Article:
Manufacturing Bits: April 18


3D printing on Mars Northwestern University has demonstrated the ability to print 3D-based structures using compounds that resemble Martian and lunar dust. The idea is that if humans begin to colonize the moon and Mars, they may require 3D printers. With 3D printers, humans can make small tools, buildings and other objects. For this, researchers from Northwestern have developed novel in... » read more

Power/Performance Bits: April 18


Cooling hotspots Engineers at Duke University and Intel developed a technology to cool hotspots in high-performance electronics. The new technology relies on a vapor chamber made of a super-hydrophobic floor with a sponge-like ceiling. When placed beneath operating electronics, moisture trapped in the ceiling vaporizes beneath emerging hotspots. The vapor escapes toward the floor, taking hea... » read more

System Bits: April 18


RISC-V errors Princeton University researchers have discovered a series of errors in the RISC-V instruction specification that now are leading to changes in the new system, which seeks to facilitate open-source design for computer chips. In testing a technique they created for analyzing computer memory use, the team found over 100 errors involving incorrect orderings in the storage and retr... » read more

Manufacturing Bits: April 11


Neuromorphic cyber microscope Sandia National Laboratories and Lewis Rhodes Labs have introduced a new cybersecurity tool called the Neuromorphic Cyber Microscope. The system is not a traditional microscope per se. It is a PCIe-based processing card build around Lewis Rhodes Labs’ neuromorphic processor. The system can accelerate complex pattern matching by over 100x while using 1,000x le... » read more

System Bits: April 11


Tiny transistors made from self-assembled carbon nanotubes While carbon nanotubes can be used to make very small electronic devices, they are difficult to handle. Now, researchers from the University of Groningen, the University of Wuppertal, and IBM Zurich, have developed a method to select semiconducting nanotubes from a solution, and make them self-assemble on a circuit of gold electrodes. ... » read more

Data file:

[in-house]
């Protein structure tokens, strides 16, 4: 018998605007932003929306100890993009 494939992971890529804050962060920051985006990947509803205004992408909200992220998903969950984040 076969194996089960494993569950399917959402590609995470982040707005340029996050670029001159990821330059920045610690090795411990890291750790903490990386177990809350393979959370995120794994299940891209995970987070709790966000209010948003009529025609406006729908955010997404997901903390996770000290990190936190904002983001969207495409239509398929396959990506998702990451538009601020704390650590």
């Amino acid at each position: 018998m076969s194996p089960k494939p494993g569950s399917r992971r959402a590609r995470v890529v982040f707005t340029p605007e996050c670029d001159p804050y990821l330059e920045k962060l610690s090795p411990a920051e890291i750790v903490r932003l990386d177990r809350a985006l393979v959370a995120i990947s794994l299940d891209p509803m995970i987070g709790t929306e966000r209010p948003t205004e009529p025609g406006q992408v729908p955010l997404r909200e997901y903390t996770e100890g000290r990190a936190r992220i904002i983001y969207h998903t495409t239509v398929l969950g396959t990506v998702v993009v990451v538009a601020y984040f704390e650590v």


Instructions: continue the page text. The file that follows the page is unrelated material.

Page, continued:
Power/Performance Bits: April 11


High-efficiency silicon photodetector Electrical engineers at the University of California, Davis, and W&WSens Devices, Inc. built a new type of high-efficiency photodetector that could be monolithically integrated with silicon electronics. The new detector uses tapered holes in a silicon wafer to divert photons sideways, preserving the speed of thin-layer silicon and the efficiency o... » read more

Manufacturing Bits: April 4


Open-source tomography software The University of Michigan, Cornell University and Kitware have developed an open-source software platform that enables three-dimensional imaging of nanomaterials. The open-source platform, dubbed Tomviz 1.0, enables researchers to image and process nanomaterials using electron tomography. Researchers can download the software. Using tomography, the software... » read more

System Bits: April 4


Nanodevices for extreme environments in space, on earth Researchers at the Stanford Extreme Environment Microsystems Laboratory (XLab) are on a mission to conquer conditions such as those found on Venus: a hot surface pelted with sulfuric acid rains, 480 degrees C, an atmosphere that would fry today’s electronics. By developing heat-, corrosion- and radiation-resistant electronics, the team ... » read more

Power/Performance Bits: April 4


Self-sustaining microbial fuel cell Researchers at Binghamton University developed the first micro-scale self-sustaining microbial fuel cell, which generates power through the symbiotic interactions of two types of bacteria. A mixed culture of phototrophic and heterotrophic bacteria were placed in a 90-microliter cell chamber, or about one-fifth the size of a teaspoon. Phototrophic bacter... » read more

Manufacturing Bits: March 28


Dental implants Borrowing some of the same processes used in the semiconductor industry, the Peninsula Schools of Medicine and Dentistry and the University of Plymouth have developed new nanocoating materials for dental implants. Some three million Americans have dental implants, according to the American Academy of Implant Dentistry (AAID). This number is rising by 500,000 a year, accordin... » read more

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